Argued May 13, 1999. Decided September 9, 1999.
CONCERNED RATEPAYERS ASSOCIATION, Petitioner, v. PUBLIC UTILITY DISTRICT No. 1 OF CLARK COUNTY, Respondent.
 Open Government - Public Disclosure - Public Records - What Constitutes - "Use" by Agency - Test. For purposes of the RCW 42.17.020(36) definition of "public record," which includes writings containing information relating to the conduct of government or the performance of any governmental or proprietary function prepared, owned, used, or retained by any state or local agency regardless of physical form or characteristics, a document is "used" by a government agency if the information is: (1) employed for, (2) applied to, or (3) made instrumental to a governmental end or purpose.
 Open Government - Public Disclosure - Public Records - What Constitutes - "Use" by Agency - Review, Evaluation, and Reference to Record. For purposes of the RCW 42.17.020(36) definition of "public record," which includes writings containing information relating to the conduct of government or the performance of any governmental or proprietary function prepared, owned, used, or retained by any state or local agency regardless of physical form or characteristics, a government agency's review, evaluation, and reference to information constitutes "use" if the information at issue is a relevant factor in the agency's decision-making process.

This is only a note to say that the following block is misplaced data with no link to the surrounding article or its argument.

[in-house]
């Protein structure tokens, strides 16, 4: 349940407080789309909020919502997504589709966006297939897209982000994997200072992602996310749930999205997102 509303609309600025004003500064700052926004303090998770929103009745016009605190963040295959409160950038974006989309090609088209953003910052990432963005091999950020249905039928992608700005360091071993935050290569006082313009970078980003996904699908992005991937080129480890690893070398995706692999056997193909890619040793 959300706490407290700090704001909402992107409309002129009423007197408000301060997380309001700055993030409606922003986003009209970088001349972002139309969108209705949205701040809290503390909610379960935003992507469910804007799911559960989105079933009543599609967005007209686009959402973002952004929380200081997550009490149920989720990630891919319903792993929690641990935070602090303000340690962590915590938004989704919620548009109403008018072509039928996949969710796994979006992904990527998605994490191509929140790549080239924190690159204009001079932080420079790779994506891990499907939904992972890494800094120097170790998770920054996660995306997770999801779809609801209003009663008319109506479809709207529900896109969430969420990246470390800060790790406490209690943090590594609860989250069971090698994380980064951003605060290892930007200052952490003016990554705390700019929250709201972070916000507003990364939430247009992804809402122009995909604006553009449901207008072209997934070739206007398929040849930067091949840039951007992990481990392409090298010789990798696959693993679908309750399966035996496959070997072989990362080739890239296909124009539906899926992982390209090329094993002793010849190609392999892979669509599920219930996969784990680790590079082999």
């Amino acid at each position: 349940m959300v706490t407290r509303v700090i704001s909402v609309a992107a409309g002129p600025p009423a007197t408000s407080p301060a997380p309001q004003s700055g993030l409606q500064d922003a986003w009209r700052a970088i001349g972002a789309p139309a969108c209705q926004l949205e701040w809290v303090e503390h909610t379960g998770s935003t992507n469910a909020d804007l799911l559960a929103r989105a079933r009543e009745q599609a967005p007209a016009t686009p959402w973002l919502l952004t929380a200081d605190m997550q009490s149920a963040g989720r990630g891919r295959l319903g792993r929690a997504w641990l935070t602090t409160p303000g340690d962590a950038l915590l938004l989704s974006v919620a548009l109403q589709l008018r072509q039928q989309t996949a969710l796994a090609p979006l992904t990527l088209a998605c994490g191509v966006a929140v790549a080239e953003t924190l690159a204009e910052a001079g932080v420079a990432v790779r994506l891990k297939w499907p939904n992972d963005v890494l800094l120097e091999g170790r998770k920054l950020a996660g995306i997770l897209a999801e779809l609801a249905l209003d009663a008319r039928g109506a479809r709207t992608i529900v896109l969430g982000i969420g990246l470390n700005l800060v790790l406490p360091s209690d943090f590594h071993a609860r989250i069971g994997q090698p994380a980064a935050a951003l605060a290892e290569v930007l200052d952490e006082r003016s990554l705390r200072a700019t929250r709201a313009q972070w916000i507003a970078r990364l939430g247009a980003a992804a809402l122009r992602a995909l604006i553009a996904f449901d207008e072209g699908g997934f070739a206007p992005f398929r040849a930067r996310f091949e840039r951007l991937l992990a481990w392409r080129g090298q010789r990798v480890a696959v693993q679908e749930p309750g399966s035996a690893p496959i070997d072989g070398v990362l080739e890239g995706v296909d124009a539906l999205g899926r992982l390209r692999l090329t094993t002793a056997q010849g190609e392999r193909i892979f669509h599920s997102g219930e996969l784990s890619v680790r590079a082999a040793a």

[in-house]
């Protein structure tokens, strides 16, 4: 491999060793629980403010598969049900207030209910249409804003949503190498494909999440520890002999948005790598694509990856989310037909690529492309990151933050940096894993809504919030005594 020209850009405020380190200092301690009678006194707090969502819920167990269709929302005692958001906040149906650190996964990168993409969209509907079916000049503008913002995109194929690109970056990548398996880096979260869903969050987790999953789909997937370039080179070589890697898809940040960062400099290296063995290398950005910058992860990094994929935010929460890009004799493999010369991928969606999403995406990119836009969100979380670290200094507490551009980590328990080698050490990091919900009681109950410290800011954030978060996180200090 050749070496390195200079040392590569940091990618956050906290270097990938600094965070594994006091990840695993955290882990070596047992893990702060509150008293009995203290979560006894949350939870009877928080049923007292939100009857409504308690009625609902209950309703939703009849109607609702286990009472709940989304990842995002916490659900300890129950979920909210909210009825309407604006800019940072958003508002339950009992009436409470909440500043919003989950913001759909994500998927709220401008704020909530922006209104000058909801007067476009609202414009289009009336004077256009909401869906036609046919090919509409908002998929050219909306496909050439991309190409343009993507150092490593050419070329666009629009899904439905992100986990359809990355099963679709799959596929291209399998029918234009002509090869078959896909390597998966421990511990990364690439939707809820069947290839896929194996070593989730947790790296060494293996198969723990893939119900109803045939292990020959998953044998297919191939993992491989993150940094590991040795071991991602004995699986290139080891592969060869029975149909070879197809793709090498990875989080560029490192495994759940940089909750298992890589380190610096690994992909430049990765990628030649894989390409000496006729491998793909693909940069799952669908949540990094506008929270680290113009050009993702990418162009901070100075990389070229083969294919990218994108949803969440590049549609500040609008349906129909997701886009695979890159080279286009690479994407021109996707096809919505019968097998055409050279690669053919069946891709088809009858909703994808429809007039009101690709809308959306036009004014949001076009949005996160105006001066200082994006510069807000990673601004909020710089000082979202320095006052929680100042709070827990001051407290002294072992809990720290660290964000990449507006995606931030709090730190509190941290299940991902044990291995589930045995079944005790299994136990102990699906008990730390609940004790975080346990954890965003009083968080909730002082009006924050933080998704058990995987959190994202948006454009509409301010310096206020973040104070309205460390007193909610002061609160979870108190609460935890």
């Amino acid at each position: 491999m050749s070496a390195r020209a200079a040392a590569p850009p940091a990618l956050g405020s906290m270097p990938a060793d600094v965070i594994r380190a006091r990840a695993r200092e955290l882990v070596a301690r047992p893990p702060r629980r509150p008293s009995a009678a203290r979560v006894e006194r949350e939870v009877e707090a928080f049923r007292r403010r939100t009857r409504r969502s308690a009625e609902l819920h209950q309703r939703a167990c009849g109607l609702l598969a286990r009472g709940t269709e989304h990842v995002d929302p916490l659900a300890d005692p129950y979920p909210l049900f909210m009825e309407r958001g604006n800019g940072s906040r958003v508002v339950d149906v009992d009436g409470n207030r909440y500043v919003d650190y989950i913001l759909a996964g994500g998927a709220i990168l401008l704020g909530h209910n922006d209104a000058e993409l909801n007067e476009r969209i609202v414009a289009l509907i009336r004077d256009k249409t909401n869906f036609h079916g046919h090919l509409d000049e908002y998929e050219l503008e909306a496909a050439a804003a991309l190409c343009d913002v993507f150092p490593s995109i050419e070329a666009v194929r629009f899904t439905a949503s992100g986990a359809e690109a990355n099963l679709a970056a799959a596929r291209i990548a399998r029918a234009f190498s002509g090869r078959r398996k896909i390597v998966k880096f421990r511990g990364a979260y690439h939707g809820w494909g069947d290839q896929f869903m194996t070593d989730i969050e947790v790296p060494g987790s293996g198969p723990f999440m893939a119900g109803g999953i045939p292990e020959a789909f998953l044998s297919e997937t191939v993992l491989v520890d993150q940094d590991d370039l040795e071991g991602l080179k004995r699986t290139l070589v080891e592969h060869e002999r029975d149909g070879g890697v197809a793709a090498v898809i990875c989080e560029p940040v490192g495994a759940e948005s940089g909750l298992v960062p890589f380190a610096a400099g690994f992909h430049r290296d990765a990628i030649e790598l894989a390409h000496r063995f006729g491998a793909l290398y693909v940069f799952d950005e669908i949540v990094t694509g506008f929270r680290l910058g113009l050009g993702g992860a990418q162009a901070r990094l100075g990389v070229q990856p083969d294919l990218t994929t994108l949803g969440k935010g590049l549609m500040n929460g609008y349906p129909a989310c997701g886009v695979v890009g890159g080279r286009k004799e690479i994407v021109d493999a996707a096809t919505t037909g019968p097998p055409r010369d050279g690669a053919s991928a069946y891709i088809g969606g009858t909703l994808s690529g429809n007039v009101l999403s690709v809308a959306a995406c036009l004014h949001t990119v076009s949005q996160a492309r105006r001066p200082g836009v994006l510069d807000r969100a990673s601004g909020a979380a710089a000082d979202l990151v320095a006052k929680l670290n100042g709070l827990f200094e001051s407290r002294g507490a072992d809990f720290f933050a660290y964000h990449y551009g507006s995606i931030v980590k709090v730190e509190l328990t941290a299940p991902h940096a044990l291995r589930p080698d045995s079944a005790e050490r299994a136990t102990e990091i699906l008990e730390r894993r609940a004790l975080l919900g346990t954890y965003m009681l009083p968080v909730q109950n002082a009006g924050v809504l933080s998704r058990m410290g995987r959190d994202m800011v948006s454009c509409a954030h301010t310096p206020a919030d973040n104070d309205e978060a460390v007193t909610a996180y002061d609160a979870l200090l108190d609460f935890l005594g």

Open Government - Public Disclosure - Public Records - What Constitutes - "Use" by Agency - Technical Document. The determination as to whether a government agency "used" a technical document, for purposes of the RCW 42.17.020(36) definition of "public record," is not conclusively established by the status of a government contract as either specifications-based or performance-based.
 Open Government - Public Disclosure - Attorney Fees - Prevailing Party - What Constitutes. A plaintiff in an action against a government agency for the enforcement of a public disclosure request must show that the agency can actually disclose the information to qualify as a prevailing party so as to be entitled to an award of attorney fees and costs under RCW 42.17.340(4).
DURHAM, J., did not participate in the disposition of this case.
Nature of Action: A citizens organization sought public disclosure of a document prepared by a private corporation describing certain technical specifications of a gas-fired
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turbine generator manufactured by the corporation and referenced in a bid to construct a power generating facility for a public utility district. The organization also sought the disclosure of certain financial records relating to the proposed facility.
Superior Court: The Superior Court for Clark County, No. 96-2-02333-1, Edwin L. Poyfair, J., dismissed the action on February 18, 1997.